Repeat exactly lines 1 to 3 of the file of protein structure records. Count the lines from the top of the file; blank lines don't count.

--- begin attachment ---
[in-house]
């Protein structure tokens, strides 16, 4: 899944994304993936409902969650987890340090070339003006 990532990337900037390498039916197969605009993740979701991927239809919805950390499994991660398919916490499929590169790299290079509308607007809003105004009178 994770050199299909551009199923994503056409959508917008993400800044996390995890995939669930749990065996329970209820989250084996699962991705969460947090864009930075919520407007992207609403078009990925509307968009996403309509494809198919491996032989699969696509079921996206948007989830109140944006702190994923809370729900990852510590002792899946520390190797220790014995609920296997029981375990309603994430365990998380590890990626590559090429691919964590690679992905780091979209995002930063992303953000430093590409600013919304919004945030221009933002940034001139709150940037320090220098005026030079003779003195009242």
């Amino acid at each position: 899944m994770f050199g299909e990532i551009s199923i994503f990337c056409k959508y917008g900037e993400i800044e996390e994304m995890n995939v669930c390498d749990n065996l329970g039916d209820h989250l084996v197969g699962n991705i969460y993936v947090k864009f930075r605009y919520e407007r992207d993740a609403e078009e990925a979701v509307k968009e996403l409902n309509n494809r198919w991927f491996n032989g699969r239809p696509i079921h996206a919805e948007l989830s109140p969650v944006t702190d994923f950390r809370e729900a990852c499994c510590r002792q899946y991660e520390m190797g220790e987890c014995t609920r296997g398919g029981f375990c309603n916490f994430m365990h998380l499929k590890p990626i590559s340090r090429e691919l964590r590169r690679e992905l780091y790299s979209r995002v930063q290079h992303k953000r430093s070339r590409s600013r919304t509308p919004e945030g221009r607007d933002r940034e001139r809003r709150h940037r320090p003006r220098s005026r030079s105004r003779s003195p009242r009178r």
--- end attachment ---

[in-house]
């Protein structure tokens, strides 16, 4: 899944994304993936409902969650987890340090070339003006 990532990337900037390498039916197969605009993740979701991927239809919805950390499994991660398919916490499929590169790299290079509308607007809003105004009178 994770050199299909551009199923994503056409959508917008993400800044996390995890995939669930749990065996329970209820989250084996699962991705969460947090864009930075919520407007992207609403078009990925509307968009996403309509494809198919491996032989699969696509079921996206948007989830109140944006702190994923809370729900990852510590002792899946520390190797220790014995609920296997029981375990309603994430365990998380590890990626590559090429691919964590690679992905780091979209995002930063992303953000430093590409600013919304919004945030221009933002940034001139709150940037320090220098005026030079003779003195009242």
């Amino acid at each position: 899944m994770f050199g299909e990532i551009s199923i994503f990337c056409k959508y917008g900037e993400i800044e996390e994304m995890n995939v669930c390498d749990n065996l329970g039916d209820h989250l084996v197969g699962n991705i969460y993936v947090k864009f930075r605009y919520e407007r992207d993740a609403e078009e990925a979701v509307k968009e996403l409902n309509n494809r198919w991927f491996n032989g699969r239809p696509i079921h996206a919805e948007l989830s109140p969650v944006t702190d994923f950390r809370e729900a990852c499994c510590r002792q899946y991660e520390m190797g220790e987890c014995t609920r296997g398919g029981f375990c309603n916490f994430m365990h998380l499929k590890p990626i590559s340090r090429e691919l964590r590169r690679e992905l780091y790299s979209r995002v930063q290079h992303k953000r430093s070339r590409s600013r919304t509308p919004e945030g221009r607007d933002r940034e001139r809003r709150h940037r320090p003006r220098s005026r030079s105004r003779s003195p009242r009178r």